Pasadena, CA – When you do a simple Web search on a topic, the results that pop up aren’t the whole story. The Internet contains a vast trove of information — sometimes called the “Deep Web” — that isn’t indexed by search engines: information that would be useful for tracking criminals, terrorist activities, sex trafficking and the spread of diseases.
Scientists could also use it to search for images and data from spacecraft.
The Defense Advanced Research Projects Agency (DARPA) has been developing tools as part of its Memex program that access and catalog this mysterious online world.
Written by David E. Steitz
Washington, D.C. – NASA Wednesday announced more details in its plan for its Asteroid Redirect Mission (ARM), which in the mid-2020s will test a number of new capabilities needed for future human expeditions to deep space, including to Mars. NASA also announced it has increased the detection of near-Earth Asteroids by 65 percent since launching its asteroid initiative three years ago.
For ARM, a robotic spacecraft will capture a boulder from the surface of a near-Earth asteroid and move it into a stable orbit around the moon for exploration by astronauts, all in support of advancing the nation’s journey to Mars.
Clarksville, TN – While visiting Austin, Texas, in 2013, Karen Parr-Moody came across a painting by the renowned folk artist Jimmy Lee Sudduth. The dusty image was of a girl in a swimsuit, and it evoked strong childhood memories for Parr-Moody.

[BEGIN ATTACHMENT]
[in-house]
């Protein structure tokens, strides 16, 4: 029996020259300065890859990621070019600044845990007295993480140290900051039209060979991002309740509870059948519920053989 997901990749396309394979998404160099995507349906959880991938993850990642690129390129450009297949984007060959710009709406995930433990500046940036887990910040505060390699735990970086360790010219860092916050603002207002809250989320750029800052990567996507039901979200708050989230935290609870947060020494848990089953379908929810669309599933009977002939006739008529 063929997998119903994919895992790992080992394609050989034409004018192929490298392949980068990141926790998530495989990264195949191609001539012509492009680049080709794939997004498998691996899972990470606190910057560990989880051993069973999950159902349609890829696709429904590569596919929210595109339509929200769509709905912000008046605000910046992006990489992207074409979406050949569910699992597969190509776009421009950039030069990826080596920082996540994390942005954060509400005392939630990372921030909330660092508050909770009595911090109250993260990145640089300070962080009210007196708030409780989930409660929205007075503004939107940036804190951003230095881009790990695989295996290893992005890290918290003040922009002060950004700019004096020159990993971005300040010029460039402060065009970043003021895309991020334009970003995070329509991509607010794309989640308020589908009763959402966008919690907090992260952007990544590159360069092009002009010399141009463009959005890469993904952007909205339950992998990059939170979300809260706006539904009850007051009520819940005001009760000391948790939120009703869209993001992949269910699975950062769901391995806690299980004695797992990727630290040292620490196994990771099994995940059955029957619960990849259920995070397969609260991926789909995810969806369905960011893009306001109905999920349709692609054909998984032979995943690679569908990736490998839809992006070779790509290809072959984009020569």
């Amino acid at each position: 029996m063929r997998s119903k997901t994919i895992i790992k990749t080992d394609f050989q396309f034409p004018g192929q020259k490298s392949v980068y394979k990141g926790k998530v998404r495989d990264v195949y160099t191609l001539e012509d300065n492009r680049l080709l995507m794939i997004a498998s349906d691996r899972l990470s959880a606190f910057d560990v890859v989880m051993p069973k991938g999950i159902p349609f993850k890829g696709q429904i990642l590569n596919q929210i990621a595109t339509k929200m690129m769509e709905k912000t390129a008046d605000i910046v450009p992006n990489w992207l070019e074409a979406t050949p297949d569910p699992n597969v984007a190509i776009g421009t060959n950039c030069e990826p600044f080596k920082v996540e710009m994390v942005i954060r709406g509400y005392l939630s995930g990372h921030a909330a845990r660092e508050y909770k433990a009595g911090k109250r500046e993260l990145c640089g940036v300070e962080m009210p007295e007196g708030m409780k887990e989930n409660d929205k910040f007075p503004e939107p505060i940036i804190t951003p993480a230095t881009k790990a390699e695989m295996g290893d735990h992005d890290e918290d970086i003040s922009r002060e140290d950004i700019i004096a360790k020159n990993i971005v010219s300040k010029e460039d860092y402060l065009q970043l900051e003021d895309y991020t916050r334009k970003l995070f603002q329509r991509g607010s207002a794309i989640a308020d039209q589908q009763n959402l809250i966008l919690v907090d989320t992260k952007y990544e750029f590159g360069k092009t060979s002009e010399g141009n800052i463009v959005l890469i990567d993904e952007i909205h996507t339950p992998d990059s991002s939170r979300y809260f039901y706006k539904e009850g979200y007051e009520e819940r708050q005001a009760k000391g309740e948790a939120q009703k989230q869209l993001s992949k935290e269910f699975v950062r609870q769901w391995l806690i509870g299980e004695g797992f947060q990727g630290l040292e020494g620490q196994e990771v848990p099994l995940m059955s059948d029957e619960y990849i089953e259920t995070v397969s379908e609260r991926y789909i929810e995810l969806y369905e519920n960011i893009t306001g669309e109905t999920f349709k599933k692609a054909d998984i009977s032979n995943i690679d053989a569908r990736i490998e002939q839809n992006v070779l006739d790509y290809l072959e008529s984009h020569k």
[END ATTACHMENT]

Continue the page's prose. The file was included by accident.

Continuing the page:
“I really identified with going to my grandfather’s fishing camp every weekend on the Tennessee River,” she said. “It’s rustic and beautiful down there. The ‘Bikini Girl’ just reminded me of growing up and being a little girl.”
Clarksville, TN – The last few years have been rough for Spain. The unemployment rate is close to 30 percent, which has led to daily protests and civil unrest in that European nation. For some scholars, this turmoil helps explain the sudden popularity of vampire and zombie literature in that country.
“Spain is in shambles,” Dr. Osvaldo Di Paolo, Austin Peay State University associate professor of Spanish, said. “From 2008, the world crisis has hit them hard. When you read a novel from Spain about a zombie apocalypse, it makes you feel like this is happening. You feel the same destruction of society in every aspect.”
Written by Guy Webster
Pasadena, CA – Eighth graders didn’t have Facebook or Twitter to share news back then, in January 2004. Bekah Sosland, 14 at the time, learned about a NASA rover landing on Mars when the bouncing-ball video on the next morning’s Channel One news in her Fredericksburg, Texas, classroom caught her eye.
“I wasn’t particularly interested in space at the time,” she recalled last week inside the spacecraft operations facility where she now works at NASA’s Jet Propulsion Laboratory in Pasadena, CA. “I remember I was talking with friends, and out of the corner of my eye I noticed this thing bouncing and rolling on a red surface. I watched as it stopped and opened up, and it had this rover inside.”